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Disk Station
At a glance
ProductSynology Disk Station (DS213+)   [Website]
SummaryHigh performance value-priced two-bay NAS based on dual-core Freescale QorIQ CPU
Pros• High Performance for a non-Atom NAS
• Quiet
• Fast attached backup via eSATA
Cons• Mostly plastic construction

Typical Price: $500  Buy From Amazon


Updated 11/19/13: Corrected processor information

When I recently reviewed Synology's DS413, I was surprised at its high performance. The 413 uses a dual-core ARM-based Freescale SoC based on PowerPC e500 cores to produce throughput close to what I normally see from only Intel Atom-based NASes.

The DS213+ is basically a two-bay RAID 1 version of the DS413, with similar performance. It's the only other NAS in Synology's current offerings to use the same Freescale processor. In a decision only understood by Synology marketing, the DS213+ is positioned as the entry-level product in Synology's "Standard Business" family, while the DS413 falls under the "Workgroups & Small Business" banner. And yes, there is a DS213 that is under the same "Workgroups & Small Business" umbrella. But it uses a 2 GHz Marvell Kirkwood SoC. Go figure.

The 213+ looks like a slimmed-down DS413. It comes a mostly-plastic enclosure that I think is kind of chintzy for a business-class (and priced) NAS. The panel diagram below shows the ports and lights. Note the front panel SD card slot, which you don't get on the DS413. There's only one Gigabit Ethernet port and one USB 2.0, one eSATA and two USB 3.0 ports.

DS213+ lights and ports

DS213+ lights and ports

Note that there are no VGA or HDMI ports to support an attached console, nor is there an LCD status panel on the front.


The plastic Synology cases require care to open up. Fortunately, the folks at techPowerUp have a nice set of inside pictures in their review, which is where most of the information in Table 1 comes from, as does the board photo. Synology likes to cover its flash with a label, which wasn't peeled up to identify the device. So we don't know the flash capacity.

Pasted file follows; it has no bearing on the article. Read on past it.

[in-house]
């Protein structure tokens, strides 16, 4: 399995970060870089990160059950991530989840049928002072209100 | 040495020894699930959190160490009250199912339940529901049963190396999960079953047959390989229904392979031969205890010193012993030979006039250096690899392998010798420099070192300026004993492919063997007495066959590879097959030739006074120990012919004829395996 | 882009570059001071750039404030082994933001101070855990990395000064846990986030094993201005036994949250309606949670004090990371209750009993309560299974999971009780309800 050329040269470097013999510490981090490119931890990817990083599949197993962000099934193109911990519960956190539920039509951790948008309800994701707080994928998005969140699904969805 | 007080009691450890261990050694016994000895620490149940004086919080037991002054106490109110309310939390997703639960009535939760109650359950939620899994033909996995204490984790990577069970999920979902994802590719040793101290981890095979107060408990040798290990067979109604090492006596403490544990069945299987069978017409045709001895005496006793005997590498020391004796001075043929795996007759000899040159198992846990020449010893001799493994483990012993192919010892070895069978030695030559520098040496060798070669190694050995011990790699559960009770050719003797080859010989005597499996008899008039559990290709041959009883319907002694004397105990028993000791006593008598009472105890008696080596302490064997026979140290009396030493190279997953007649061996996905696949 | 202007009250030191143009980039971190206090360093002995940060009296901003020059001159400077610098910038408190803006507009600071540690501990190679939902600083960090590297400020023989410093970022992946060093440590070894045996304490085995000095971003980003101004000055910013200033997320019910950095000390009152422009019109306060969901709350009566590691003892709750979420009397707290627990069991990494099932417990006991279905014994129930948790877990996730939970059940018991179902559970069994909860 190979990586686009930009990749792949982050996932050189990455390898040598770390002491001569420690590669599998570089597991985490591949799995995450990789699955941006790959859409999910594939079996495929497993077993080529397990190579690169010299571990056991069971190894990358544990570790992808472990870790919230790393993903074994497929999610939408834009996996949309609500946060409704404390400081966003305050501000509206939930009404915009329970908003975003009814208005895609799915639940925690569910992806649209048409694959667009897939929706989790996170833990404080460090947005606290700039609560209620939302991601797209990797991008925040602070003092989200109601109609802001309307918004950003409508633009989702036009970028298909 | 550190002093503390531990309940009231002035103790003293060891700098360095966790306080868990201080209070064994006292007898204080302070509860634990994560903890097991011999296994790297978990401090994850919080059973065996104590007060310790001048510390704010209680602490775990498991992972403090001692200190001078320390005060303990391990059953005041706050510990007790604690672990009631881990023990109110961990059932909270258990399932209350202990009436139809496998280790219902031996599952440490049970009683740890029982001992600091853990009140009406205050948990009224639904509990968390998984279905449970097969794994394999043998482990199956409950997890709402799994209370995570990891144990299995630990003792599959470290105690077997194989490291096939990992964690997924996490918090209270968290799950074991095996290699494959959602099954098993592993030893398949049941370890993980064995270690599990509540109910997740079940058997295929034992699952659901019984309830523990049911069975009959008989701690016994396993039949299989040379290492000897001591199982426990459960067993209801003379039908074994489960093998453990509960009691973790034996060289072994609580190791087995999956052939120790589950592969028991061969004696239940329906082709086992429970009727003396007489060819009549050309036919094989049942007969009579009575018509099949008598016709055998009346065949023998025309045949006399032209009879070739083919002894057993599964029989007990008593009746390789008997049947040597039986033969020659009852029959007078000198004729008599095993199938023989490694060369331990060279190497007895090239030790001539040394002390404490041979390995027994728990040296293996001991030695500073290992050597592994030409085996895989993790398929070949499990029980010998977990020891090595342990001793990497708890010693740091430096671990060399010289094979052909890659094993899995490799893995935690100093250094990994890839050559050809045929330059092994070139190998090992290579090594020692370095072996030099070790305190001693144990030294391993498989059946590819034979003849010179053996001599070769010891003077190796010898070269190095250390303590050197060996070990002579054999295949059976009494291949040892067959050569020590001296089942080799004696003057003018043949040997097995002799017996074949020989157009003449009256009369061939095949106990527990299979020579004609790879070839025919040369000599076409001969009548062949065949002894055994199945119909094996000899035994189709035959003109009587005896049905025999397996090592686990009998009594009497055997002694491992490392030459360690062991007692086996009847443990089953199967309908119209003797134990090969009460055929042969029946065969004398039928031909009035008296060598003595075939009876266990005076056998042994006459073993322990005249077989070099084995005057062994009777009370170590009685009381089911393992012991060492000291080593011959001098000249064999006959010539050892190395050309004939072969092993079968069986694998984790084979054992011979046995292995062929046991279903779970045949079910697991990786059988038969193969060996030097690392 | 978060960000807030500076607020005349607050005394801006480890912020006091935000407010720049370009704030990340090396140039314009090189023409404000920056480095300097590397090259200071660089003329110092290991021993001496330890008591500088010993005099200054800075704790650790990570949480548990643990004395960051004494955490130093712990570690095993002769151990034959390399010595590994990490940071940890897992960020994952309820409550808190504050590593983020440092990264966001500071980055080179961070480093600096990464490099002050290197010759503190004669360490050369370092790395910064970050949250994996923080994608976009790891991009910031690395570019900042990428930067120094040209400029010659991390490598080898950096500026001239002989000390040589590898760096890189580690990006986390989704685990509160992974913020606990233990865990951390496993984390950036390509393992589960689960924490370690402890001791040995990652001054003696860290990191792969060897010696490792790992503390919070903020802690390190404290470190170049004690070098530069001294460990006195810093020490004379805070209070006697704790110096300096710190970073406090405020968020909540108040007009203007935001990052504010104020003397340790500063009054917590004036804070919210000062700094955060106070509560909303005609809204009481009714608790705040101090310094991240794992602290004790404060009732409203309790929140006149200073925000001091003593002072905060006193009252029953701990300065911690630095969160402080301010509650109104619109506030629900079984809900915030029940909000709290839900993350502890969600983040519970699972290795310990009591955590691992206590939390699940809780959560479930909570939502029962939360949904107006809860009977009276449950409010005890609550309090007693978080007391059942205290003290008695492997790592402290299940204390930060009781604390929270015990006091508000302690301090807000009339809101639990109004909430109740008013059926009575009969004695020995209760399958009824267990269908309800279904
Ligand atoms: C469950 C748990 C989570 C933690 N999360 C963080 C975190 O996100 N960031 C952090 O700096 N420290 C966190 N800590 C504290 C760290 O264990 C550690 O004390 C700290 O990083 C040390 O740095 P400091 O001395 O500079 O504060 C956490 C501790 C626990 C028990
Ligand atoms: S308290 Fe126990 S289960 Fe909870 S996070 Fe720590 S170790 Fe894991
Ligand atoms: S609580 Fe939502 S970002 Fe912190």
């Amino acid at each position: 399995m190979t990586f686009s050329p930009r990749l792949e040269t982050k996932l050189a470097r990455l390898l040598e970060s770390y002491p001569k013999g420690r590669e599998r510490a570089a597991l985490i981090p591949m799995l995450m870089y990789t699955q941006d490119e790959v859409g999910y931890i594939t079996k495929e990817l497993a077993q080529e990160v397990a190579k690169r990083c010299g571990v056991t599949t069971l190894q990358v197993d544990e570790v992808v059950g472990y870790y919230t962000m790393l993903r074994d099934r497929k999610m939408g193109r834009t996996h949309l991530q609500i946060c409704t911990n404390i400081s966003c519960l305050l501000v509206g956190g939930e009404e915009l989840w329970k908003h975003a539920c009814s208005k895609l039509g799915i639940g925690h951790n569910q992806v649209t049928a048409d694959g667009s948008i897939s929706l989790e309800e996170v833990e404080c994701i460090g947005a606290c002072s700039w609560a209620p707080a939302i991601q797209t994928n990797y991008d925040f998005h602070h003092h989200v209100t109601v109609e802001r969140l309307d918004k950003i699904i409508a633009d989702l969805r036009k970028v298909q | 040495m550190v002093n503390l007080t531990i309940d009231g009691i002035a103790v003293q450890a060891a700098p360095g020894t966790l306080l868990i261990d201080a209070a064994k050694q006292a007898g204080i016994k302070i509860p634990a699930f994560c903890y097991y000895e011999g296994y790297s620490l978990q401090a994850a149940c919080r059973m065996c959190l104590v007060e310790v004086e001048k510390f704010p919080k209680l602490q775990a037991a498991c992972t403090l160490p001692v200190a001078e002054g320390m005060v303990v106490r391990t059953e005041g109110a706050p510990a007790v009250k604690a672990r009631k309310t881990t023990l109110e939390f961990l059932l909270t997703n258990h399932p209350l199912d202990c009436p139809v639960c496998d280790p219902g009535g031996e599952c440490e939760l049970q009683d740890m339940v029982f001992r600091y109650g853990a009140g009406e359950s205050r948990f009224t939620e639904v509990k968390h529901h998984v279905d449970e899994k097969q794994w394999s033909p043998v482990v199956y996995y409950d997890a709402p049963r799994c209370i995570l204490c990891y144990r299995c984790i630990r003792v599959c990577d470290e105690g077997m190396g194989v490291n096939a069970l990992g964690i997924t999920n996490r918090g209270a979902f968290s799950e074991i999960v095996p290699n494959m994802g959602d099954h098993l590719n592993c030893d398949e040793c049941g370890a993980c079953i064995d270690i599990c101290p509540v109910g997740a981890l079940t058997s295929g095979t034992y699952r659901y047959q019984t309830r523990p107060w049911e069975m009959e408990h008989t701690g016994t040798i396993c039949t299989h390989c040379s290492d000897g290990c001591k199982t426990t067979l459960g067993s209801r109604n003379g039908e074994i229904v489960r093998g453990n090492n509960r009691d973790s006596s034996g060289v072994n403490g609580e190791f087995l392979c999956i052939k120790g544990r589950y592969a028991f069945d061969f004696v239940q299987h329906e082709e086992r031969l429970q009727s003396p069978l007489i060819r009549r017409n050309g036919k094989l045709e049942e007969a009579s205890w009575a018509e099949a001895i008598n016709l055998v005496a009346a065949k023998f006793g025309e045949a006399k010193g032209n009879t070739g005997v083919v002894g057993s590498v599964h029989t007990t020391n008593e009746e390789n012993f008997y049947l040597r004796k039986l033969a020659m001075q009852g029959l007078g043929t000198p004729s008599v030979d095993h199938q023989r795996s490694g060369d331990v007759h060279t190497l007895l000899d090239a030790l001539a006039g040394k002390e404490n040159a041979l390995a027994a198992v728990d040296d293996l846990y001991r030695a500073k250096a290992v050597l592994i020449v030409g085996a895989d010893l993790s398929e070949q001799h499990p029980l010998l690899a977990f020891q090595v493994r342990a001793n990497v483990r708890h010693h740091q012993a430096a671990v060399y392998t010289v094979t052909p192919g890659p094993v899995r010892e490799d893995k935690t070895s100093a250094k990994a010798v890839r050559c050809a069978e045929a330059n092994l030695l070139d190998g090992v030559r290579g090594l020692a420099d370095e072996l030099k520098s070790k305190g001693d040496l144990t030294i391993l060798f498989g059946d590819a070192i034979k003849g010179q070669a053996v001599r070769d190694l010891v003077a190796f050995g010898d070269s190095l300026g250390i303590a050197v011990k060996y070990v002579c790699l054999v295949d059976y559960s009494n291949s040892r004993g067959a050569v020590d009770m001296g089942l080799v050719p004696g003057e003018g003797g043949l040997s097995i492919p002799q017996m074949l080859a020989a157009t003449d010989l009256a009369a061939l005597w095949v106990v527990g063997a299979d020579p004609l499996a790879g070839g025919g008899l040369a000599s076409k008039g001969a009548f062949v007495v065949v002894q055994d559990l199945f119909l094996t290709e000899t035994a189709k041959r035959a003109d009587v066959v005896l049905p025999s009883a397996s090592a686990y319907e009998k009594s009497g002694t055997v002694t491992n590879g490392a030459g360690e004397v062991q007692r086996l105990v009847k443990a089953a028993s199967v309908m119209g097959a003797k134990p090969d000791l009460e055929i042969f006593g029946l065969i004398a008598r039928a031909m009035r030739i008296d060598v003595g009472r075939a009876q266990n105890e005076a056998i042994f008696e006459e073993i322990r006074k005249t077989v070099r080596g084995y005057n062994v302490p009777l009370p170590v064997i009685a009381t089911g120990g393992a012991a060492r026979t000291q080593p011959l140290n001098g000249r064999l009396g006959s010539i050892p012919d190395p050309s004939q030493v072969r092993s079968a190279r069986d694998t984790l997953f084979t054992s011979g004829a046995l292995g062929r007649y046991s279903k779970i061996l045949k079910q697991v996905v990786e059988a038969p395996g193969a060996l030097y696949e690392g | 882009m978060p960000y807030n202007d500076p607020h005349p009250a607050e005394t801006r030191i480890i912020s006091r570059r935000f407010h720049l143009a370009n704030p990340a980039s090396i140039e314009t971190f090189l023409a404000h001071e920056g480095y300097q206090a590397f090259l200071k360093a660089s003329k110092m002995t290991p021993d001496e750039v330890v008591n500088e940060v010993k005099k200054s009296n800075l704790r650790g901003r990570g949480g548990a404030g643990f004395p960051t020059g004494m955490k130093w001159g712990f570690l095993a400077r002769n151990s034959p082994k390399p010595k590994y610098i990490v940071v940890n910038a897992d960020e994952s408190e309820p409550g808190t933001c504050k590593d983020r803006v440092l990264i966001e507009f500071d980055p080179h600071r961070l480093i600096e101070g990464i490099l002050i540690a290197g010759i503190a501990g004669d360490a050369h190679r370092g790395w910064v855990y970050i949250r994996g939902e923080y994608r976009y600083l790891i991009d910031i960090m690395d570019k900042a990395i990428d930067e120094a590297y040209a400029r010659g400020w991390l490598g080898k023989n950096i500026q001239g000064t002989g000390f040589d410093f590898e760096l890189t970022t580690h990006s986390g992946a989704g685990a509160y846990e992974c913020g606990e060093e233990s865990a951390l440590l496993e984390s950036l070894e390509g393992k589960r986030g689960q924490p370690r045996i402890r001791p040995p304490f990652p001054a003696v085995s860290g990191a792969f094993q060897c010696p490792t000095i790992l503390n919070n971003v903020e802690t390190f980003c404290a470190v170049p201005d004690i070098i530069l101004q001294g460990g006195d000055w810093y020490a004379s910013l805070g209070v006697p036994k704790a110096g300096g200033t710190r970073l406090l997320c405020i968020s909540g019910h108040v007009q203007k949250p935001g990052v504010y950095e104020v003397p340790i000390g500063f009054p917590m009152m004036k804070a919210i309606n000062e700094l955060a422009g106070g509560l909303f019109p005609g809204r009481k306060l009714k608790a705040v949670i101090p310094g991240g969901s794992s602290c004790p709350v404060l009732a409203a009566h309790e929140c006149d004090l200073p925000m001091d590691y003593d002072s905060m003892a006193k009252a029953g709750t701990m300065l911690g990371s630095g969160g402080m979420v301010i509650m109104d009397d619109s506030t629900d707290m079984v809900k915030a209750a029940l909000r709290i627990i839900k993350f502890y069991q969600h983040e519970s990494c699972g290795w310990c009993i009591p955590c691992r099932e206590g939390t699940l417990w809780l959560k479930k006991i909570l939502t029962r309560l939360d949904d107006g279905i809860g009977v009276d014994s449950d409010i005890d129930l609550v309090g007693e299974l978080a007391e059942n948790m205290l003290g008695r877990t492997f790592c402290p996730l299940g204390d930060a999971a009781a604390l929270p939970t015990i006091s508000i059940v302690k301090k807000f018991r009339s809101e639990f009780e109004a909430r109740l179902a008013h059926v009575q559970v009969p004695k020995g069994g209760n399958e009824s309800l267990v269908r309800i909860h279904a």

CPU Freescale QorIQ P1022 @ 1.067 GHz
Ethernet Realtek RTL8211E
Flash ?
SATA Silicon Image SiI3132
USB 3.0 NEC D720200F1
uC PIC16F883
Table 1: DS213+ component comparison

The processor is the dual-core version of Freescale's "family of processors is designed to deliver complex application processing performance with exceptional feature integration and high-speed connectivity for IP networking and advanced media processing applications". As we found in the DS413 review, this SoC packs a pretty good punch.

DS213+ main board (Photo credit, techPowerUp. Used by permission)

DS213+ main board
(Photo credit, techPowerUp. Used by permission)

Power consumption measured 28 W with two WD RE4 2TB (WD2003FYYS) drives Synology supplied spun up and 8 W when the programmable drive spindown kicked in. Fan noise, in the default "Quiet" mode (the other two modes are "Cool" and "Low-Power") was barely audible and there was little idle drive noise in my quiet home office environment. So I rated the 213+' noise as very low.


The 213+ supports all the features in Synology's DiskStation Manager (DSM) 4.1 OS. The DSM 4.1-2657 build used for testing has a very extensive feature list, which is described in Synology's DSM Highlight pages. See the DS1512+ review for a feature summary.

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